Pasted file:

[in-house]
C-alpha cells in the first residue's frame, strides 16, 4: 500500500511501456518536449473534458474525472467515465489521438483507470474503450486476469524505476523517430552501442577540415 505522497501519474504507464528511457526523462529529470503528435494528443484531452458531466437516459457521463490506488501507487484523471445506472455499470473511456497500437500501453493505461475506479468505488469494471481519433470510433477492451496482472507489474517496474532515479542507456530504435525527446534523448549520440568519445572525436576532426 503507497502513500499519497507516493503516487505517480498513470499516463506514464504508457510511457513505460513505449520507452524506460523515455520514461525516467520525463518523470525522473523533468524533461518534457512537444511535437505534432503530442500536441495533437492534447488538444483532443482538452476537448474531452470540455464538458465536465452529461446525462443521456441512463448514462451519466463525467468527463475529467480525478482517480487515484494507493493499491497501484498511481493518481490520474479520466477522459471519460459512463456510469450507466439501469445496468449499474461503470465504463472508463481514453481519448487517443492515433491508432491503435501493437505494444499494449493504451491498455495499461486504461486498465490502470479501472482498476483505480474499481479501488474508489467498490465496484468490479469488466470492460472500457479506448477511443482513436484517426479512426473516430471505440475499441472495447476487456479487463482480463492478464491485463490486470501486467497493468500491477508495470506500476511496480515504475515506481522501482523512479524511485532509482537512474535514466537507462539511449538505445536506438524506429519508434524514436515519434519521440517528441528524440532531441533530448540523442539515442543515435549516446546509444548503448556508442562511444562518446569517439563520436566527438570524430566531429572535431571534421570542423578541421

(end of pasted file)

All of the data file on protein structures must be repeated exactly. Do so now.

[in-house]
C-alpha cells in the first residue's frame, strides 16, 4: 500500500511501456518536449473534458474525472467515465489521438483507470474503450486476469524505476523517430552501442577540415 505522497501519474504507464528511457526523462529529470503528435494528443484531452458531466437516459457521463490506488501507487484523471445506472455499470473511456497500437500501453493505461475506479468505488469494471481519433470510433477492451496482472507489474517496474532515479542507456530504435525527446534523448549520440568519445572525436576532426 503507497502513500499519497507516493503516487505517480498513470499516463506514464504508457510511457513505460513505449520507452524506460523515455520514461525516467520525463518523470525522473523533468524533461518534457512537444511535437505534432503530442500536441495533437492534447488538444483532443482538452476537448474531452470540455464538458465536465452529461446525462443521456441512463448514462451519466463525467468527463475529467480525478482517480487515484494507493493499491497501484498511481493518481490520474479520466477522459471519460459512463456510469450507466439501469445496468449499474461503470465504463472508463481514453481519448487517443492515433491508432491503435501493437505494444499494449493504451491498455495499461486504461486498465490502470479501472482498476483505480474499481479501488474508489467498490465496484468490479469488466470492460472500457479506448477511443482513436484517426479512426473516430471505440475499441472495447476487456479487463482480463492478464491485463490486470501486467497493468500491477508495470506500476511496480515504475515506481522501482523512479524511485532509482537512474535514466537507462539511449538505445536506438524506429519508434524514436515519434519521440517528441528524440532531441533530448540523442539515442543515435549516446546509444548503448556508442562511444562518446569517439563520436566527438570524430566531429572535431571534421570542423578541421